Back in April, Nikole Hannah-Jones joined the Harkin Institute at Drake University for a conversation about the 1619 Project she created, which contains a number of factual errors about how America was founded.
Jones said she became a journalist to write about black people.
“The only reason I ever wanted to be a journalist was to write about black people particularly and racial inequality,” she said. “That’s why I started writing for my high school newspaper. I joined the newspaper because I would look in the newspaper and there were never stories about the kids like me — the black kids who were being bussed out of our neighborhoods into someone else’s neighborhood to go to school.”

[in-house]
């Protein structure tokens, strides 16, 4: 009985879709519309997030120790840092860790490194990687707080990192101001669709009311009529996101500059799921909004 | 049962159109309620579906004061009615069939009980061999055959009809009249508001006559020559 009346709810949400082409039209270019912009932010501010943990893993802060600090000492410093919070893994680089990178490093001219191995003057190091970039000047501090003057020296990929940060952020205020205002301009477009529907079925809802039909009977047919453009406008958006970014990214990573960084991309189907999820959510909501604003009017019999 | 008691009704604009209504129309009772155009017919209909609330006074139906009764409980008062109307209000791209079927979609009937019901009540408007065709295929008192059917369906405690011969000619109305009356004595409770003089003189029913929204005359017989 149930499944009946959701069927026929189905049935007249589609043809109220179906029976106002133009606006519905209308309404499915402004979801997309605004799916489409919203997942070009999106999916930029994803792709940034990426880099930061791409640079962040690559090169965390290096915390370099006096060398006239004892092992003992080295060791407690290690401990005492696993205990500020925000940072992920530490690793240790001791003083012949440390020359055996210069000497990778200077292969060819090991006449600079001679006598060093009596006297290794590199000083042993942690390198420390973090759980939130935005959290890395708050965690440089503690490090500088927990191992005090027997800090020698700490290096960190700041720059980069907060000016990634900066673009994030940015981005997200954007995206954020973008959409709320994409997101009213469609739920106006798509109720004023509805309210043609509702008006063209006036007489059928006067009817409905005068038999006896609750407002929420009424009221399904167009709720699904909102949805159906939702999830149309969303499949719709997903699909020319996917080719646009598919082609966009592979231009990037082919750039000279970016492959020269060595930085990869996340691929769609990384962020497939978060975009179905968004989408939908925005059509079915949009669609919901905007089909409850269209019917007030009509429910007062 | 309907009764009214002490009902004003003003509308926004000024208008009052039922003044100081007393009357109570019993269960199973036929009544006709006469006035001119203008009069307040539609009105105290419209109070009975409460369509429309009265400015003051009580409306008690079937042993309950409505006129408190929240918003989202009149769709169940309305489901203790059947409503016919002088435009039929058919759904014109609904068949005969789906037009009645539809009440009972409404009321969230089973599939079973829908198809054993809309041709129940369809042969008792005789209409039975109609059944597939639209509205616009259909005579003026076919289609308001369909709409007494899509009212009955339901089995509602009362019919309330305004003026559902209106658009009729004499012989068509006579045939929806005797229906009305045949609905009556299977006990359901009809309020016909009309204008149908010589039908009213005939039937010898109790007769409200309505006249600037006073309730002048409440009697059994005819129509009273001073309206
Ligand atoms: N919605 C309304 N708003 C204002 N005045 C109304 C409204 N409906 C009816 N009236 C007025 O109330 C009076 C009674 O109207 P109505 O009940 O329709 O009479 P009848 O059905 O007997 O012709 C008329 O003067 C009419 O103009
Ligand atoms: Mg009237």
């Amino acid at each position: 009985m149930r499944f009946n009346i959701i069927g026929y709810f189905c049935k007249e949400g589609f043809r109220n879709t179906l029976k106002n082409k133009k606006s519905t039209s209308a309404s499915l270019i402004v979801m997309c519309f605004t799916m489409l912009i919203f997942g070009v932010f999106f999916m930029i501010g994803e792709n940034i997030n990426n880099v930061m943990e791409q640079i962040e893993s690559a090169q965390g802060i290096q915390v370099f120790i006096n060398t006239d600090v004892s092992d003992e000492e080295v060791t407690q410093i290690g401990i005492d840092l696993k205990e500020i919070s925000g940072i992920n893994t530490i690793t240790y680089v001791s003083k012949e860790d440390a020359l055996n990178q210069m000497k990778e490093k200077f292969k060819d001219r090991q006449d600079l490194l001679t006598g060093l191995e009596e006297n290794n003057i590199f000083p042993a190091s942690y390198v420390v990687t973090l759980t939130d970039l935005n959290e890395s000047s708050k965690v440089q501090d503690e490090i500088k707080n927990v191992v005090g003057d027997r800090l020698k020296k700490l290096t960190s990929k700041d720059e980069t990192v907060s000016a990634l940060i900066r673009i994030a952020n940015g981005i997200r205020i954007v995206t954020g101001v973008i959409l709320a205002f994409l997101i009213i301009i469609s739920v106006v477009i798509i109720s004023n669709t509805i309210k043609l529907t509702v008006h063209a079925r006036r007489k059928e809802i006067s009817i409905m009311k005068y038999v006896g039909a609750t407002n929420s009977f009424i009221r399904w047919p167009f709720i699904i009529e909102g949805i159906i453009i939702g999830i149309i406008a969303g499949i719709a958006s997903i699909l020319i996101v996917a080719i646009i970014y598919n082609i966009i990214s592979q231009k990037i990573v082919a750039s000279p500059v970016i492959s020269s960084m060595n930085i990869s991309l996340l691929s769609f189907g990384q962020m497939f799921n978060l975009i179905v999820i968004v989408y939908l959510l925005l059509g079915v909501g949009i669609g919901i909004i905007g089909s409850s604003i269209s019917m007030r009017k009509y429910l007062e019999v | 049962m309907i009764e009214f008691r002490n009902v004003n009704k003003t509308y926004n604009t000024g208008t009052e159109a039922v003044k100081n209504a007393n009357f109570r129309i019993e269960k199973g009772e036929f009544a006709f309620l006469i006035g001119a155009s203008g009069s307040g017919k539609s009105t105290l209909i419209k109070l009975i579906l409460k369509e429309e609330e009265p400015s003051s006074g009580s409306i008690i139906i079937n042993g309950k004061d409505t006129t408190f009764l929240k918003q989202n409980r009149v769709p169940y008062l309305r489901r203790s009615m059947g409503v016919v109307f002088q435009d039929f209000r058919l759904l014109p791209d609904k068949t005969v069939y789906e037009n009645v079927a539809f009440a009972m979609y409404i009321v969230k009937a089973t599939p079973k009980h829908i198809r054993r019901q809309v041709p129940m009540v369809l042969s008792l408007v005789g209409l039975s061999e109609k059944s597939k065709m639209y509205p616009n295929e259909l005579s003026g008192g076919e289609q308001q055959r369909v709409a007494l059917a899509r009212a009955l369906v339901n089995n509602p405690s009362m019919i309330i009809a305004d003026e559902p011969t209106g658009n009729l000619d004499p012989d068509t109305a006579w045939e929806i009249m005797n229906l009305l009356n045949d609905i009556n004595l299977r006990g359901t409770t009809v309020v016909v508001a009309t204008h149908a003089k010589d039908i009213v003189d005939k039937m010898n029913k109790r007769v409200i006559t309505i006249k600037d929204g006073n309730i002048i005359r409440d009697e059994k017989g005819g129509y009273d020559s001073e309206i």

She said she’s always wanted to get to the “why, the how and the who is responsible” for “racial inequality” and the sufferings of black people in America.
Americans believe the past is important only in ways they want it to be important, she said.
“We clearly believe the Declaration of Independence is important. We clearly think that the Constitution still shapes our society, that our founding ideas still shape our society,” Jones said. “But when it comes to slavery and its legacy, we really want to pretend that at emancipation, slavery no longer had an impact on our country. And my work has really been about trying to show that history matters. That history clearly impacts our society whether we acknowledge that history or not. And we can’t understand any of these institutions in our society without grappling with the legacy of racial inequality but also the decisions that people and institutions make right now.”